The thing I find particularly thrilling about the American Quilts Exhibition Store is that because quilts are such a living medium, a part of everyday lives, they often inspire very personal dialogues as visitors pass into the exhibition store. Every day we meet visitors who are eager to share their sewing stories—they admire the works in the exhibition in a profound way because of a shared experience with those artists. We learn about still-vibrant family traditions of sewing, memories of people’s mothers hand-stitching their clothing when they were children, the various techniques seamstresses develop over time, and the agony and the ecstasy of piecing those wee slippery scraps of fine fabric together.
Since quilts do maintain such a strong living tradition, the American Quilts exhibition store provides us with a wonderful opportunity to develop relationships with many local artists whose works are featured in the shop. The three large gorgeous quilts on the walls that meet so much admiration as visitors walk into the store are made by a local quilter from Shorewood, Bruce Seeds. Bruce is such a great fit for the Museum, not only because he’s trained as an architect, but because he is also a very interactive artist—architecture and interaction being very highly valued here at the Museum!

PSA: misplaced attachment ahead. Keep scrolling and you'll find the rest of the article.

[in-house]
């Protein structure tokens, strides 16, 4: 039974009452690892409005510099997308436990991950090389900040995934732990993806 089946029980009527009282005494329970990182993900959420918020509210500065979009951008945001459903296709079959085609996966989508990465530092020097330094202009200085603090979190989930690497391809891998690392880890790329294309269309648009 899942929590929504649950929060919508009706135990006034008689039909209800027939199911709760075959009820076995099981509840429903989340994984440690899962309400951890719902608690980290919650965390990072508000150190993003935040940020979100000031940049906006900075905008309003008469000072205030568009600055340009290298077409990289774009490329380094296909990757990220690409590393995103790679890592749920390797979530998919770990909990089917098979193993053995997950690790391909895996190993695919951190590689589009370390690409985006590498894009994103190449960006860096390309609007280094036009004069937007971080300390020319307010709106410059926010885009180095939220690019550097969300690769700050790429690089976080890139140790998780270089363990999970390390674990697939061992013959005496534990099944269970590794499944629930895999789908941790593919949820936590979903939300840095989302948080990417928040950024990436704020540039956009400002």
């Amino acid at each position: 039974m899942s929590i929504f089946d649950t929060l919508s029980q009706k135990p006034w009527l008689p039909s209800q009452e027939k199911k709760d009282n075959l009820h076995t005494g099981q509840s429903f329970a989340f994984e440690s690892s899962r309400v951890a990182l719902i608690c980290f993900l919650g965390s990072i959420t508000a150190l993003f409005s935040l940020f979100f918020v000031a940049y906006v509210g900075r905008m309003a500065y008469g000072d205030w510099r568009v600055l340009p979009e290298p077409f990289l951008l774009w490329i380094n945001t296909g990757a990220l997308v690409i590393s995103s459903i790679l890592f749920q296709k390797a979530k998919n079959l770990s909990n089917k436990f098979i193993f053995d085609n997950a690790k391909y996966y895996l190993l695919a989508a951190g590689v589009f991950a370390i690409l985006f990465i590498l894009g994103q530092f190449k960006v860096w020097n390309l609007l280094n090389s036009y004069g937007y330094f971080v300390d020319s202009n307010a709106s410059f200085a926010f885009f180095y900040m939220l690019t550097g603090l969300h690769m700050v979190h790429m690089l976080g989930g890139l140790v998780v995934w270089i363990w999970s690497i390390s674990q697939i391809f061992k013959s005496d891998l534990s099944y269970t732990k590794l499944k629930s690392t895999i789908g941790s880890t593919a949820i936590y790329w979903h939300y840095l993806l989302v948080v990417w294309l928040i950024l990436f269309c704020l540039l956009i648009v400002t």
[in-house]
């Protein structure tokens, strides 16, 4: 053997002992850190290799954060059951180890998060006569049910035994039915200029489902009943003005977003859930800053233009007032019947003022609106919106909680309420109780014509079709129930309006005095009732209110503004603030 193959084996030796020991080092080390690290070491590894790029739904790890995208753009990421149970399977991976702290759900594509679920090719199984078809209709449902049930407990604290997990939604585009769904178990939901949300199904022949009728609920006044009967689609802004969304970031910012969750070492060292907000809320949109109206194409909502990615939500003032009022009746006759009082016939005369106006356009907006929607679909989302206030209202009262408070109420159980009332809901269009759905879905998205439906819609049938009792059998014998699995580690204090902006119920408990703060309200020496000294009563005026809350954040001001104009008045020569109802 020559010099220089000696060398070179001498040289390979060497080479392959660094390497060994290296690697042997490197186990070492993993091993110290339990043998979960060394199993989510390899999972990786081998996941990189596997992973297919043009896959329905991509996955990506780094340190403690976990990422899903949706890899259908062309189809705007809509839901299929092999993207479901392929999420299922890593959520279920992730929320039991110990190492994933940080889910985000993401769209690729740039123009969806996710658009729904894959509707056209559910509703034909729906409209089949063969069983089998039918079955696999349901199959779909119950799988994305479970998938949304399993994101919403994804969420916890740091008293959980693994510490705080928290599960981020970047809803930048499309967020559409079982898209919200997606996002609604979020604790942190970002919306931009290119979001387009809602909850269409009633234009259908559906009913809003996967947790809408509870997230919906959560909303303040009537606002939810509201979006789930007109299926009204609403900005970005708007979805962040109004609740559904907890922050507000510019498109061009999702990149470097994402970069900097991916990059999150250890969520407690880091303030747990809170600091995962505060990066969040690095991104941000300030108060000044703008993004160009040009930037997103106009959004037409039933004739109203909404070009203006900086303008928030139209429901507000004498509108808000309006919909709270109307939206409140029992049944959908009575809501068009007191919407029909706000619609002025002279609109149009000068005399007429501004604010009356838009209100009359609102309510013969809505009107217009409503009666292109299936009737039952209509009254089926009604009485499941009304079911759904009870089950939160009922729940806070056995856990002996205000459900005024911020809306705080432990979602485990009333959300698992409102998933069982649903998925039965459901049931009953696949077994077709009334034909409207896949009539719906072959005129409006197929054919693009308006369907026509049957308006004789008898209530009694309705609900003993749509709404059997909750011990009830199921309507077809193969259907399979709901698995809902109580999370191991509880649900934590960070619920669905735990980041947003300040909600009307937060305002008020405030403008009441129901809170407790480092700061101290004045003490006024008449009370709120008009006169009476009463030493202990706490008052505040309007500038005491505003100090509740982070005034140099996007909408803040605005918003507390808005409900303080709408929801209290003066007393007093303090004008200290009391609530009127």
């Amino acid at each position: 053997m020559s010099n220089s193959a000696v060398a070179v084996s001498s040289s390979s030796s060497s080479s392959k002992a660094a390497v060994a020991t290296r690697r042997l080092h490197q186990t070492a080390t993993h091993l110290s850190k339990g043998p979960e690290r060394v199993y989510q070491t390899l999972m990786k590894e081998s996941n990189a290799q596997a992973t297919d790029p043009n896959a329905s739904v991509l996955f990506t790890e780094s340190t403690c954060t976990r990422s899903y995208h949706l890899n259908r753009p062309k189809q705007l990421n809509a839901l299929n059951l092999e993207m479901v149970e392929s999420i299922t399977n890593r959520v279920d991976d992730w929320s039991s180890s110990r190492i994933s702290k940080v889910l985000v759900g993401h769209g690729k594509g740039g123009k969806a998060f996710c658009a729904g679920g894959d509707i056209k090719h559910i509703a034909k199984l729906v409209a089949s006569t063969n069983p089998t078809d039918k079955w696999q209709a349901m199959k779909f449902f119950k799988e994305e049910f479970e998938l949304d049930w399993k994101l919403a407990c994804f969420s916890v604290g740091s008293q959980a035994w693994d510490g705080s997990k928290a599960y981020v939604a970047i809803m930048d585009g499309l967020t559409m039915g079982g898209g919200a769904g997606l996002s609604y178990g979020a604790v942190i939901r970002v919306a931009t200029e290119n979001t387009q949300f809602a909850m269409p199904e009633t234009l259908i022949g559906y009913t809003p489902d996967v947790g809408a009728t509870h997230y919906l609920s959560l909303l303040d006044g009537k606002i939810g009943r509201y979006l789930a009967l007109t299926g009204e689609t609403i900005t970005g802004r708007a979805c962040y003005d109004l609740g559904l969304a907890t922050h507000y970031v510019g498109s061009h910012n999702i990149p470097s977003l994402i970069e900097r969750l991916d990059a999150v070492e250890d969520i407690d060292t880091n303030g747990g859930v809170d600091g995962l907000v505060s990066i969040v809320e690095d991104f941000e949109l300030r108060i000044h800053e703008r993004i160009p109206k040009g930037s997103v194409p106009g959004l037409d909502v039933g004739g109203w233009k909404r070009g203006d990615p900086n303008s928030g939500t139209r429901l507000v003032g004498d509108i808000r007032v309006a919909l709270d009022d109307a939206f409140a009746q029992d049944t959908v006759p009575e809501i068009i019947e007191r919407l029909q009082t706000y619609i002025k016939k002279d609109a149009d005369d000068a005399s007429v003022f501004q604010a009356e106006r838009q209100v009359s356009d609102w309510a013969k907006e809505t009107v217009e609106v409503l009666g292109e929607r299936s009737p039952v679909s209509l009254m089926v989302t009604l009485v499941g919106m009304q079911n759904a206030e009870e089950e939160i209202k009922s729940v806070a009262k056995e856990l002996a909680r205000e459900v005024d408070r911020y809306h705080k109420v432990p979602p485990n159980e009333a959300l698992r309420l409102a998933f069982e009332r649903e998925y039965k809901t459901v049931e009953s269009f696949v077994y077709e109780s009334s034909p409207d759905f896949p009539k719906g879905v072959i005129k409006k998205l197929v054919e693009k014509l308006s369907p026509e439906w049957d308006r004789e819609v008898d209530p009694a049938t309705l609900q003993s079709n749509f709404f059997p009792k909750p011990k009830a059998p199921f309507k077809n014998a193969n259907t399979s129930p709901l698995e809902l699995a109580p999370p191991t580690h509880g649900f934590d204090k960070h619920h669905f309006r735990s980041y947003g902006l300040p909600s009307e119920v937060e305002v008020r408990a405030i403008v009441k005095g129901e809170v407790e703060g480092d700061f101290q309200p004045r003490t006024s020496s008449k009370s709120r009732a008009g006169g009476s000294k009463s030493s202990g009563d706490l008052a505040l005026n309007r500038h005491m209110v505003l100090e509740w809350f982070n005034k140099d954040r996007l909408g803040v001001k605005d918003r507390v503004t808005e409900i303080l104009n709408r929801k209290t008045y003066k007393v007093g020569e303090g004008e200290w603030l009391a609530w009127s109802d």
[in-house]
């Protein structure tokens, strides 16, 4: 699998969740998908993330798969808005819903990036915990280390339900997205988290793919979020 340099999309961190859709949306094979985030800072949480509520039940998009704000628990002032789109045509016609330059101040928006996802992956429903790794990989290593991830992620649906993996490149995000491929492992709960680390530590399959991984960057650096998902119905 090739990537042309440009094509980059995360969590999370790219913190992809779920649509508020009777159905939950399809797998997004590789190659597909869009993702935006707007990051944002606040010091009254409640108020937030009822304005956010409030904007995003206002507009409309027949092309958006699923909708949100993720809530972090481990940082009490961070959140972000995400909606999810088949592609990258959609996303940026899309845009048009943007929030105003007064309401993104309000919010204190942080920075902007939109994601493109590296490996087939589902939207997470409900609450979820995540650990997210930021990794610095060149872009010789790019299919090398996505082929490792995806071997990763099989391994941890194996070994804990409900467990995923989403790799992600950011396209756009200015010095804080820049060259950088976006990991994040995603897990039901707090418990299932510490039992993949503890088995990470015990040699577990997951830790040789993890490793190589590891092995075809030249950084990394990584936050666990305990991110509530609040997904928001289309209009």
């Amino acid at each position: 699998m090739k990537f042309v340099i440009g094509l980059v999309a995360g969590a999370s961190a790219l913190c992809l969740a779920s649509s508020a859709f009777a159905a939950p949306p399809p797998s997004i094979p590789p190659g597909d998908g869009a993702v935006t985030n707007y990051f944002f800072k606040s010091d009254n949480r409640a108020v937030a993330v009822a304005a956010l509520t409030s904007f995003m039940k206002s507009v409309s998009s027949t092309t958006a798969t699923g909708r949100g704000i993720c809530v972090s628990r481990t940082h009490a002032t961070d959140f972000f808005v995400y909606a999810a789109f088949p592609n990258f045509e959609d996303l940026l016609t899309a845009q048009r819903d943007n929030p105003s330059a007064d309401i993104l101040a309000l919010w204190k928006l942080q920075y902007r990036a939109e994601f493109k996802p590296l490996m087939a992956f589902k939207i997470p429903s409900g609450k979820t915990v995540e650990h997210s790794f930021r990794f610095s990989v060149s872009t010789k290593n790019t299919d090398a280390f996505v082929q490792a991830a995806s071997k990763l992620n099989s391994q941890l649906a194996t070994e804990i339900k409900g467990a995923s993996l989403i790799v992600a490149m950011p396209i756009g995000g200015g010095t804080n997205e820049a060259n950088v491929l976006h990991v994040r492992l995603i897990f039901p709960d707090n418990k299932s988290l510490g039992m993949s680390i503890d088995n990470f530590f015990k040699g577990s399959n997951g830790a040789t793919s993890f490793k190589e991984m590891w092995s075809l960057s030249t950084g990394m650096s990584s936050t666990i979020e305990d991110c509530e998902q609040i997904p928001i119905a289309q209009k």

A few weeks ago, Bruce made a presentation to the Museum’s docents, complete with a sample quilt the docents could touch and “ooh” and “aah” over (it is so very satisfying when you are able to touch at the museum, isn’t it?) and a short film illustrating his technique and the many tiny decisions that go into each of those fabulous mosaic patterns. Bruce is going to come back again so the public can do some “oohing” and “aahing” on July 24, along with local quilt expert Maggi Gordon, who has many intimate ties to the Milwaukee Art Museum, and local basket weaver Dianne Gleixner. Dianne is an instructor and pattern maker and I am so looking forward to watching her expert hands create those beautiful baskets right in front of me!